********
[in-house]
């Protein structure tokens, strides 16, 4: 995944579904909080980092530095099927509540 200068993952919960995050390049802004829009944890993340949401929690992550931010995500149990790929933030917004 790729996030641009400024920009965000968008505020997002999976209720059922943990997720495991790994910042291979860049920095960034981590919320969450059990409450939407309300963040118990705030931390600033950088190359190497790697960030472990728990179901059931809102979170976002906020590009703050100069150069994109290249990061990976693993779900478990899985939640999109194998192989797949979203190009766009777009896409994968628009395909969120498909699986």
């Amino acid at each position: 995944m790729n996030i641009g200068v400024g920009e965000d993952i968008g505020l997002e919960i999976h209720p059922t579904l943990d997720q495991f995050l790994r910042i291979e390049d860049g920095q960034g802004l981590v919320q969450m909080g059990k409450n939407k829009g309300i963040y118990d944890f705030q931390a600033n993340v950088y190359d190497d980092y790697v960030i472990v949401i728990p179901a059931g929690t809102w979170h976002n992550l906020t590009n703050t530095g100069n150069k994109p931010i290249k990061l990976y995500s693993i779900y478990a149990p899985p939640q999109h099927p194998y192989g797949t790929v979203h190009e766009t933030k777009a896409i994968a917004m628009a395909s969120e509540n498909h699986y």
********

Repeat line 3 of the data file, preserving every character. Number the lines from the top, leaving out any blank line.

């Amino acid at each position: 995944m790729n996030i641009g200068v400024g920009e965000d993952i968008g505020l997002e919960i999976h209720p059922t579904l943990d997720q495991f995050l790994r910042i291979e390049d860049g920095q960034g802004l981590v919320q969450m909080g059990k409450n939407k829009g309300i963040y118990d944890f705030q931390a600033n993340v950088y190359d190497d980092y790697v960030i472990v949401i728990p179901a059931g929690t809102w979170h976002n992550l906020t590009n703050t530095g100069n150069k994109p931010i290249k990061l990976y995500s693993i779900y478990a149990p899985p939640q999109h099927p194998y192989g797949t790929v979203h190009e766009t933030k777009a896409i994968a917004m628009a395909s969120e509540n498909h699986y």